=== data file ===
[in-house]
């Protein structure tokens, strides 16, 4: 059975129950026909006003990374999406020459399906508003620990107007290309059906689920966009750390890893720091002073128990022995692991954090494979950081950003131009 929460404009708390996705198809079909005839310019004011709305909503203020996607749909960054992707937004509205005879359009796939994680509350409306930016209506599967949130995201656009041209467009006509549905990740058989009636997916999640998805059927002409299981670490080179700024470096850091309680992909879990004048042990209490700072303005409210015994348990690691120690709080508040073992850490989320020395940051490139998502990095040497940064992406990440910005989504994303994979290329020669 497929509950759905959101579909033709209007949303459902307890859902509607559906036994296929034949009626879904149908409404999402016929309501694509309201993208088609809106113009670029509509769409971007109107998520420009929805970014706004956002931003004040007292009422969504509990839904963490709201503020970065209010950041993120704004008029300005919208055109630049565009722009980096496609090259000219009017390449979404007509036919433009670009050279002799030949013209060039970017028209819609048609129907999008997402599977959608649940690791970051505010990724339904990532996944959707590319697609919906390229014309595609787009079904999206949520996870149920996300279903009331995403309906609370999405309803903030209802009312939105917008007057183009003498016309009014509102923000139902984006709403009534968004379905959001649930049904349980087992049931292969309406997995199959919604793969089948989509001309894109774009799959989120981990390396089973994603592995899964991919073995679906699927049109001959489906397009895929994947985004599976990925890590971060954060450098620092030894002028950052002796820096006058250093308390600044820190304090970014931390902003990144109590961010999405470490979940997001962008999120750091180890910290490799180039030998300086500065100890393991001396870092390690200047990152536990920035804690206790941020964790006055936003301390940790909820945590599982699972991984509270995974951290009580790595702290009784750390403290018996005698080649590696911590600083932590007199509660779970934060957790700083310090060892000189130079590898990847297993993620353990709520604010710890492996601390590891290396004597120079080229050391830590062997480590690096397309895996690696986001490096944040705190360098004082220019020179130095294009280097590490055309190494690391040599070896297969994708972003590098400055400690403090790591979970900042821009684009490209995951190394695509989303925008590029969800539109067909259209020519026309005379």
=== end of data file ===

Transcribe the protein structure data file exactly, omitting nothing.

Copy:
[in-house]
């Protein structure tokens, strides 16, 4: 059975129950026909006003990374999406020459399906508003620990107007290309059906689920966009750390890893720091002073128990022995692991954090494979950081950003131009 929460404009708390996705198809079909005839310019004011709305909503203020996607749909960054992707937004509205005879359009796939994680509350409306930016209506599967949130995201656009041209467009006509549905990740058989009636997916999640998805059927002409299981670490080179700024470096850091309680992909879990004048042990209490700072303005409210015994348990690691120690709080508040073992850490989320020395940051490139998502990095040497940064992406990440910005989504994303994979290329020669 497929509950759905959101579909033709209007949303459902307890859902509607559906036994296929034949009626879904149908409404999402016929309501694509309201993208088609809106113009670029509509769409971007109107998520420009929805970014706004956002931003004040007292009422969504509990839904963490709201503020970065209010950041993120704004008029300005919208055109630049565009722009980096496609090259000219009017390449979404007509036919433009670009050279002799030949013209060039970017028209819609048609129907999008997402599977959608649940690791970051505010990724339904990532996944959707590319697609919906390229014309595609787009079904999206949520996870149920996300279903009331995403309906609370999405309803903030209802009312939105917008007057183009003498016309009014509102923000139902984006709403009534968004379905959001649930049904349980087992049931292969309406997995199959919604793969089948989509001309894109774009799959989120981990390396089973994603592995899964991919073995679906699927049109001959489906397009895929994947985004599976990925890590971060954060450098620092030894002028950052002796820096006058250093308390600044820190304090970014931390902003990144109590961010999405470490979940997001962008999120750091180890910290490799180039030998300086500065100890393991001396870092390690200047990152536990920035804690206790941020964790006055936003301390940790909820945590599982699972991984509270995974951290009580790595702290009784750390403290018996005698080649590696911590600083932590007199509660779970934060957790700083310090060892000189130079590898990847297993993620353990709520604010710890492996601390590891290396004597120079080229050391830590062997480590690096397309895996690696986001490096944040705190360098004082220019020179130095294009280097590490055309190494690391040599070896297969994708972003590098400055400690403090790591979970900042821009684009490209995951190394695509989303925008590029969800539109067909259209020519026309005379």